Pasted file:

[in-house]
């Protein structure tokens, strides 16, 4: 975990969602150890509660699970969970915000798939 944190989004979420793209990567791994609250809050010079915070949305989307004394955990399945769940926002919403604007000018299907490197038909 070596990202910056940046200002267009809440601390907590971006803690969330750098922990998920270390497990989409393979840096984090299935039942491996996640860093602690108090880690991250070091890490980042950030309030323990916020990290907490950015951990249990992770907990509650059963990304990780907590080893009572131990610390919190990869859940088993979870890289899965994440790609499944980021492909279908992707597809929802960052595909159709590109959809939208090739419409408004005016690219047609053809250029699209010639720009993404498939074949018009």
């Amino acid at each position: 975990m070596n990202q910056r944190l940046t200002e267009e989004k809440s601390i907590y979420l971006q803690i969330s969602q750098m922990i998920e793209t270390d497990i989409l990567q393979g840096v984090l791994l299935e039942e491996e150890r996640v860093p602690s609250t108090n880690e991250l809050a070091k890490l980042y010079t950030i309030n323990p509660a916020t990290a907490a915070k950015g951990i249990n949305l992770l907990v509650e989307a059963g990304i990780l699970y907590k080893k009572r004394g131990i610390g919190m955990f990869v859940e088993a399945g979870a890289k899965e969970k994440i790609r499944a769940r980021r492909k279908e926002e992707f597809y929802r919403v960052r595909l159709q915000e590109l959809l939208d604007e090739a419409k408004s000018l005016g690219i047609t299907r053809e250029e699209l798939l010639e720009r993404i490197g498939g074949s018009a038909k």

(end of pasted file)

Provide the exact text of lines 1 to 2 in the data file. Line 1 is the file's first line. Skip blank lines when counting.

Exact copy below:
[in-house]
């Protein structure tokens, strides 16, 4: 975990969602150890509660699970969970915000798939 944190989004979420793209990567791994609250809050010079915070949305989307004394955990399945769940926002919403604007000018299907490197038909 070596990202910056940046200002267009809440601390907590971006803690969330750098922990998920270390497990989409393979840096984090299935039942491996996640860093602690108090880690991250070091890490980042950030309030323990916020990290907490950015951990249990992770907990509650059963990304990780907590080893009572131990610390919190990869859940088993979870890289899965994440790609499944980021492909279908992707597809929802960052595909159709590109959809939208090739419409408004005016690219047609053809250029699209010639720009993404498939074949018009």